First, create the Ultimate STUDY Playlist: Researchers have found that we learn best with predictable, monotonous, and familiar noise conditions in the background. So, make a study playlist of pleasant but monotonous sounds that fade into the background, but also block distractions. Some examples are nature sounds, ocean waves, or fan noise. Set Pandora to a station with soothing background sounds, like “Easy Listening: Relaxation Radio."
Researchers also discovered that listening to stimulating, invigorating, energizing music BEFORE performing a task actually boosts cognitive abilities, reduces stress, and stimulates the mind. When it is time to study, switch over to the pleasant monotonous sounds that fade into the background and block distractions. Now you know how to create the ultimate study playlist! (Sources: Eric Miller, Professor of Neuroscience at MIT, 2010 Study by Researchers at the University of Wales)
Pictures | Visual
1. Silly Pics: Create a silly picture in your head to connect a list of unrelated things you need to remember. For example, if you need to pick up toilet paper, bananas, and light bulbs at the store, imagine toilet paper worn around your neck like a necklace, light bulbs stuck in your ears, and a banana in your mouth like a cigar. Link to Easel.ly and drag objects onto an infographic to create silly pictures.
2. Memory Palace or The Journey Method: Pick a location, route, or a house that you know very well and mentally associate the items you need to remember with specific physical locations or objects within this building or along the route. When trying to remember the items simply “walk” through this place or “journey” along the route and mentally “pick up” the items along the way.
3. Visual Organizers: Draw graphs, tables, time lines, charts, etc. to organize the information visually. Check out these fantastic organizers to print and use today. Link to Bubbl.US to generate a quick visual organizer.
4. Associations: Link together the things to be remembered. Create associations by crashing things together, wrapping them around each other, placing things on top of each other, group by color or shape, or have them dance together.
Words | Sentences
5. Creative Key Words: Link new words to things you already know very well. For example, if you need to remember the capital of Kansas, which is Topeka, imagine having your big toe [TOE-peka] stuck in a can [Kan-sas]. The more unusual it is the better you will remember it. Visuwords can help if you’re at a loss for words!
6. First Letters: Turn the beginning letters of a list of information into ONE word. For example, if you want to learn the names of the Great Lakes, use the letters of the word HOMES to list the lakes: [H]uron, [O]ntario, [M]ichigan, [E]rie, and [S]uperior. To make it easier to remember, imagine your HOME in the middle of a LAKE.
7. Make a Sentence: Turn the beginning letters of a list into a sentence. For example, remember the steps to long division with Do make some brownies! (Divide, Multiply, Subtract, Bring down)
8. Peg Words: Peg Words can help with memorizing lists. First, memorize an easy list of words associated with numbers. These are the “pegs.” See the list below. If you are trying to remember that insects have six legs, but spiders have eight, doodle a sketch of an insect crawling on a stick (6=stick) and a spider hanging from a gate. (8=gate)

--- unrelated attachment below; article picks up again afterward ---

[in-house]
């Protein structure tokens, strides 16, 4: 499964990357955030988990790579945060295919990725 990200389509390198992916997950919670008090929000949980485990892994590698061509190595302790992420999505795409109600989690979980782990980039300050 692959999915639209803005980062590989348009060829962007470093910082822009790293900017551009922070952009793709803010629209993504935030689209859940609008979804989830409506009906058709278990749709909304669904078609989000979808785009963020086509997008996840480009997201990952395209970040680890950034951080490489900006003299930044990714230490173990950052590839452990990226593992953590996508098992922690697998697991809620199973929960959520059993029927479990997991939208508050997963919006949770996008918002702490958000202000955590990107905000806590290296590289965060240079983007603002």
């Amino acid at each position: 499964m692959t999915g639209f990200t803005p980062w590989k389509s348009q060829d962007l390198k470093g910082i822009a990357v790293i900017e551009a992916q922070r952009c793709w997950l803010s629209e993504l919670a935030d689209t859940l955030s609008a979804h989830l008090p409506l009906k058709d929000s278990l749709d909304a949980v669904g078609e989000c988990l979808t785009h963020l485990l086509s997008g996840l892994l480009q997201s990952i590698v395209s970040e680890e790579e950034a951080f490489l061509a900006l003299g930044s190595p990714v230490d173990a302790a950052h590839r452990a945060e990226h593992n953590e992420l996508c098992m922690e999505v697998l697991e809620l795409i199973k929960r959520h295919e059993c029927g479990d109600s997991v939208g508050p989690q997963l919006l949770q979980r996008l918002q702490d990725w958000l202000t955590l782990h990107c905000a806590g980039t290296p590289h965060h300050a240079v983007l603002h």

1 - Bun
2 - Shoe
3 - Tree
4 - Door
5 - Hive
6 - Stick --> insect crawling on a stick
7 - Heaven
8 - Gate --> spider hanging from a gate
9 - Vine
10 - Men
9. Poem, Rhythm and Rhyme: Did you learn the alphabet to the tune of “Twinkle, Twinkle Little Star?” Have you ever heard, “In 1492, Columbus sailed the ocean blue?” Poems, rhythm and rhyme can help you remember by using auditory encoding and your brain’s incredible ability to store audio triggers.
10. Sing It: Take the information you need to remember and turn it into a new set of silly lyrics for a tune you already know well. If you feel creative, make your own tunes with MusicShake.com. [Click “Make Music” and choose “One Click Start.”]
Tips | Tricks
11. Get Physical: Adding any type of movement enhances memory for most people. Exercise helps the brain "grow" new brain cells by increasing blood flow, which carries oxygen and other necessary nutrients.
12. Make It Personal: Find ways to connect what you are learning to things you already know very well. Use concrete, meaningful examples from your own life so the information becomes personally relevant.
13. Outsmart Test Anxiety: Try a few 2-Minute Strategies to relieve test anxiety.
14. Sleep: Get eight hours of sleep. During the longest stages of sleep, your brain turns recent memories into long-term memories by building the branches of brain cells. "The sleeping brain actually secretes molecules to form these new connections, which significantly enhance learning and performance." You can increase your alertness by 25% if you sleep from 8-9 hours. (James B. Maas, Ph.D and Sleep Expert)
15. The Three Rs: Review, rehearse, and repeat the information. When information is rehearsed and repeated, it moves to another part of the brain to be coded. Repetition also makes the pathways in your brain work more efficiently. You will remember better if you actively think through a list, rather than simply repeat it. Come up with creative ways to review so that you don’t get bored, such as shooting a basketball after each repetition or creating a silly dance with moves matched to each item you are rehearsing. Use your favorite app or media tool on the phone to record yourself repeating the information. Set it to LOOP and practice rehearsing along with it while you are running, working out, swinging, sunning, or whatever works for you.
16. Teachley's Amazing Talking Brain: Pick up a few tricks with Teachley’s Amazing Talking Brain.